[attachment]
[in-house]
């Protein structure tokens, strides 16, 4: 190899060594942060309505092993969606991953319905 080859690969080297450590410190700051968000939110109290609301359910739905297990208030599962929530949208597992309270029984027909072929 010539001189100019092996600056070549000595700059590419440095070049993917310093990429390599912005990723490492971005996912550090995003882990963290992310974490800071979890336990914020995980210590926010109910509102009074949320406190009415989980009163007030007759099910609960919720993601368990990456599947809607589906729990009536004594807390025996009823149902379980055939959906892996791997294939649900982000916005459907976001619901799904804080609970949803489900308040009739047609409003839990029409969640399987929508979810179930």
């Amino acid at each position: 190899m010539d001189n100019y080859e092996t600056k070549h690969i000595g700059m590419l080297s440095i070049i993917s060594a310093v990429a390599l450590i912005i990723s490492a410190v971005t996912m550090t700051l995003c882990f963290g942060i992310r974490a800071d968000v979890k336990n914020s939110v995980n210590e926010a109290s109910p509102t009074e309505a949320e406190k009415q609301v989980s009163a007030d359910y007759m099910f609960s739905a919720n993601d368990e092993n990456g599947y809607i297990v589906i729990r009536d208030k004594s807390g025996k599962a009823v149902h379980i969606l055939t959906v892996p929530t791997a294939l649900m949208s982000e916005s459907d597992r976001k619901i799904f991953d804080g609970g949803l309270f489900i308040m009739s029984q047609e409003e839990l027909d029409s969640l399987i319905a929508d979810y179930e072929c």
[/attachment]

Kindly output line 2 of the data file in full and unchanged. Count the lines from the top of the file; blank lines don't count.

């Protein structure tokens, strides 16, 4: 190899060594942060309505092993969606991953319905 080859690969080297450590410190700051968000939110109290609301359910739905297990208030599962929530949208597992309270029984027909072929 010539001189100019092996600056070549000595700059590419440095070049993917310093990429390599912005990723490492971005996912550090995003882990963290992310974490800071979890336990914020995980210590926010109910509102009074949320406190009415989980009163007030007759099910609960919720993601368990990456599947809607589906729990009536004594807390025996009823149902379980055939959906892996791997294939649900982000916005459907976001619901799904804080609970949803489900308040009739047609409003839990029409969640399987929508979810179930």